The Primrose Hill Conservation Area Advisory Committee (PHCAAC) marked its 50th anniversary this year by holding an open day at the Primrose Hill Community Centre about making our homes more energy efficient, reducing carbon emissions, and lowering our energy bills while preserving our heritage. The day covered what we can do and what really works, drawing on retrofitting experience in London.
The PHCAAC welcomed the participants from neighbouring areas, including Belsize, recognising how the challenges of making homes more energy efficient are similar across Camden as so many residences are in conservations areas, or are listed, or are properties with special heritage characteristics. This was reinforced by a presentation from Camden’s head of conservation, Jane Wylie, who talked about the planning requirements for insulation, changing windows, installing solar or heat pumps, measures usually requiring planning permission so that heritage impacts are minimised.
The day’s focus however was on practical examples, with one presentation drawing from the portfolio of a leading architect, another looking at the first steps of a home owner as retrofit options were scoped (through an Energy Plan by a retrofit co-ordinator, who also gave a presentation). There was a case study of an architect’s personal refurbishment of a Kentish Town home. This presentation brought the scale of savings in energy use to life by using an easy to understand metric: energy saved by switching off an electric oven.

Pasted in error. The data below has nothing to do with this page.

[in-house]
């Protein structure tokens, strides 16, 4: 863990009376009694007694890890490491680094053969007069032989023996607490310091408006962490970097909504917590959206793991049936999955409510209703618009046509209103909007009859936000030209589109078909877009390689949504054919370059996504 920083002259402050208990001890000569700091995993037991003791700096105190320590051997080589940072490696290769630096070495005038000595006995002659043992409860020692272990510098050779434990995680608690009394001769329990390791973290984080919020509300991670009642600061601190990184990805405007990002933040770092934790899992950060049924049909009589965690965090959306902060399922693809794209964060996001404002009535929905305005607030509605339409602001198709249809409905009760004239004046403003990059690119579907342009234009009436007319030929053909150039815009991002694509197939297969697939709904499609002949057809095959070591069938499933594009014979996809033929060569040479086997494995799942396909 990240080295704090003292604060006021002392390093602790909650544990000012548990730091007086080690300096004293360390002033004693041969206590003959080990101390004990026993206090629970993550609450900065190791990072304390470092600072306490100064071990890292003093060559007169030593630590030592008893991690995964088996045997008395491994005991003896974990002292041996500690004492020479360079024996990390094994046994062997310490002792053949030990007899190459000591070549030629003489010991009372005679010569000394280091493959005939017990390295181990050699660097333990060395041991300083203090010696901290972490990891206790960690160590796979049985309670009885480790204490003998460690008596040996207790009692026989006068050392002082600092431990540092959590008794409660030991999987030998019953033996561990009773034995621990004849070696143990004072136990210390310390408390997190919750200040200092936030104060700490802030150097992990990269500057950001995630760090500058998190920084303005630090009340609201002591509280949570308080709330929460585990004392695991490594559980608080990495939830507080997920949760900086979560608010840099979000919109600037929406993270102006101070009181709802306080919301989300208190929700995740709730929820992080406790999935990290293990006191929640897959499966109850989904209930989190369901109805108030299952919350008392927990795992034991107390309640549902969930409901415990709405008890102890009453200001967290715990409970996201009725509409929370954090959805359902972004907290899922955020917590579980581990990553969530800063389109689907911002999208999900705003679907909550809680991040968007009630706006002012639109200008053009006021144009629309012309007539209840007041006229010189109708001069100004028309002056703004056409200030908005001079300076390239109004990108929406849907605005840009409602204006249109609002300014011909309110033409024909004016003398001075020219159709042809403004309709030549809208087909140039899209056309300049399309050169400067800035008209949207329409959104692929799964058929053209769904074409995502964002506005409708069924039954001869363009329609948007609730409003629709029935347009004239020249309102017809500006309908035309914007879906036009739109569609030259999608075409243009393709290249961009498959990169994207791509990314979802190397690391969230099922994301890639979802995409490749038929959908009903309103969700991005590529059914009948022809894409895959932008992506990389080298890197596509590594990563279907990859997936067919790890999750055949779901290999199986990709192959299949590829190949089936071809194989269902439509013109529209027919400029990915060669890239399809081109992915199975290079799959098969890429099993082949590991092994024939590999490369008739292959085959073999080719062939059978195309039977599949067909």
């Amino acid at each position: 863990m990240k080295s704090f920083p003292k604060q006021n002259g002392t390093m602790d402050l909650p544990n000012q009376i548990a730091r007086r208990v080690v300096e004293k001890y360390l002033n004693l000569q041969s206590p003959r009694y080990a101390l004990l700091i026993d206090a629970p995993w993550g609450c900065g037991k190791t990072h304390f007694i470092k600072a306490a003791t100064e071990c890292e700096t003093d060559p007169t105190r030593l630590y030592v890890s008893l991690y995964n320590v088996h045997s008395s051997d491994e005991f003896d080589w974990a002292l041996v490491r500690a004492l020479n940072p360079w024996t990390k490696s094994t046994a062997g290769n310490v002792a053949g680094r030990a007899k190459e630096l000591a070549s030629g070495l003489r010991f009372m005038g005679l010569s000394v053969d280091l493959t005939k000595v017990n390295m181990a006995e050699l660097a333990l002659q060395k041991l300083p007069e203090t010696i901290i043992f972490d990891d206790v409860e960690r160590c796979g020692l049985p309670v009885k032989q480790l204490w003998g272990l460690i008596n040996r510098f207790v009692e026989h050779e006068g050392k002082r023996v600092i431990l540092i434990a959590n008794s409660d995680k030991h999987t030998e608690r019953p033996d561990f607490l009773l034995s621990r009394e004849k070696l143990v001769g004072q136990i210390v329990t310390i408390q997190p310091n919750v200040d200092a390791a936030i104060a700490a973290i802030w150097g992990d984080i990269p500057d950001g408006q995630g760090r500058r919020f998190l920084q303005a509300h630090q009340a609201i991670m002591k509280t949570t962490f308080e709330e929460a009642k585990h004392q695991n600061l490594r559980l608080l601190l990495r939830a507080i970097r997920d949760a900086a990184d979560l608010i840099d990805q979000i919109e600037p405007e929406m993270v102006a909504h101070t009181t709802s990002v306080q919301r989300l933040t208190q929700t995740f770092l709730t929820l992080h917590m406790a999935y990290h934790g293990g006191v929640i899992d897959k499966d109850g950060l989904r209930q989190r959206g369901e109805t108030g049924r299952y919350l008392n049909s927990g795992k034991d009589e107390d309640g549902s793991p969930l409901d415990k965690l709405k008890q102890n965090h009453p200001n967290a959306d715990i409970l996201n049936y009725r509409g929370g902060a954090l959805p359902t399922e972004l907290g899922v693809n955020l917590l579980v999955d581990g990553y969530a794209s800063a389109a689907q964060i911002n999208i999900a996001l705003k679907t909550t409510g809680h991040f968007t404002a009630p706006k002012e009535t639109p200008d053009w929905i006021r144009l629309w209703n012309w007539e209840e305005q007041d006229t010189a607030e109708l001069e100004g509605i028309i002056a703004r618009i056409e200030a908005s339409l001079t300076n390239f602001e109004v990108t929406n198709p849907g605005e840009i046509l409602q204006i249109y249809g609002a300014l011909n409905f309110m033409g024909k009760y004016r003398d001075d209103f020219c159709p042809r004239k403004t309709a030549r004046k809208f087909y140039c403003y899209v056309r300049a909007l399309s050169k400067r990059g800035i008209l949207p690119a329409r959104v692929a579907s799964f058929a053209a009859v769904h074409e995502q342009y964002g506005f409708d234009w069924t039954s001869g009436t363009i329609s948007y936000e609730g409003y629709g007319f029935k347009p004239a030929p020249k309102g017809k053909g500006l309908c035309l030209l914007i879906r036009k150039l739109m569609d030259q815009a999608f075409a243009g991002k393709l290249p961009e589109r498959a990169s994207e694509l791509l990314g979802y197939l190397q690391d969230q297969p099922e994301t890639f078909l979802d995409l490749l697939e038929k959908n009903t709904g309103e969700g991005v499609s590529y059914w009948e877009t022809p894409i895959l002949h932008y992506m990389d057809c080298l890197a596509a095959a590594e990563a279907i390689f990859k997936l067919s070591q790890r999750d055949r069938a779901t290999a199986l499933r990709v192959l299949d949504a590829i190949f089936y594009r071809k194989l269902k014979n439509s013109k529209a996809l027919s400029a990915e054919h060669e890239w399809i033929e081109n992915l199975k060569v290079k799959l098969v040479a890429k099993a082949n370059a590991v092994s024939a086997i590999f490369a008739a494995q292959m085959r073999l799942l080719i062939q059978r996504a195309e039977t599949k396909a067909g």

What was striking was the potential to reduce considerably energy use for heating, primarily by combining insulation, improved windows, air source heat pumps and solar panels. Apparently a home can use around 24 electric ovens of energy to keep warm if it’s freezing outdoors, but measures taken reduce this to around half a dozen. However, it was also apparent that the upfront retrofit costs are high. Buildings from the 18th and 19th centuries are built from materials that need to breathe; also, energy reducing measures can remove or hide features that are special. Retrofits are therefore complex.
It was really welcomed that the PHCAAC (supported by the Community Association and Community Library) brought the architectural, engineering and planning/heritage experts together specifically to interact with residents. There was certainly a lot to learn and share. And the rather warm early autumn minimised the electric oven count.
If you’re interested in energy efficiency…
We would be keen to hear from you, especially if you are either considering options, or have implemented some energy savings measures, or you’re an expert in this area. Over the next several months, we would like to consider whether and how the Society can share information about this. More details to follow, but do get in touch if interested in helping (firstname.lastname@example.org).
A first step is that, in 2023, we will have the opportunity to visit a local Pioneer SuperHome. BelSoc member and long-standing expert in these matters, John Doggart will host us, showing the measures he has taken in his home, part of the SuperHomes Network. The Pioneers were home owners who retrofitted their homes to achieve at least a 60% carbon saving and opened their homes to the public once a year, with the original project running since 2007. The network was relaunched recently, adding an array of organisations and a new set of those starting on a retrofit.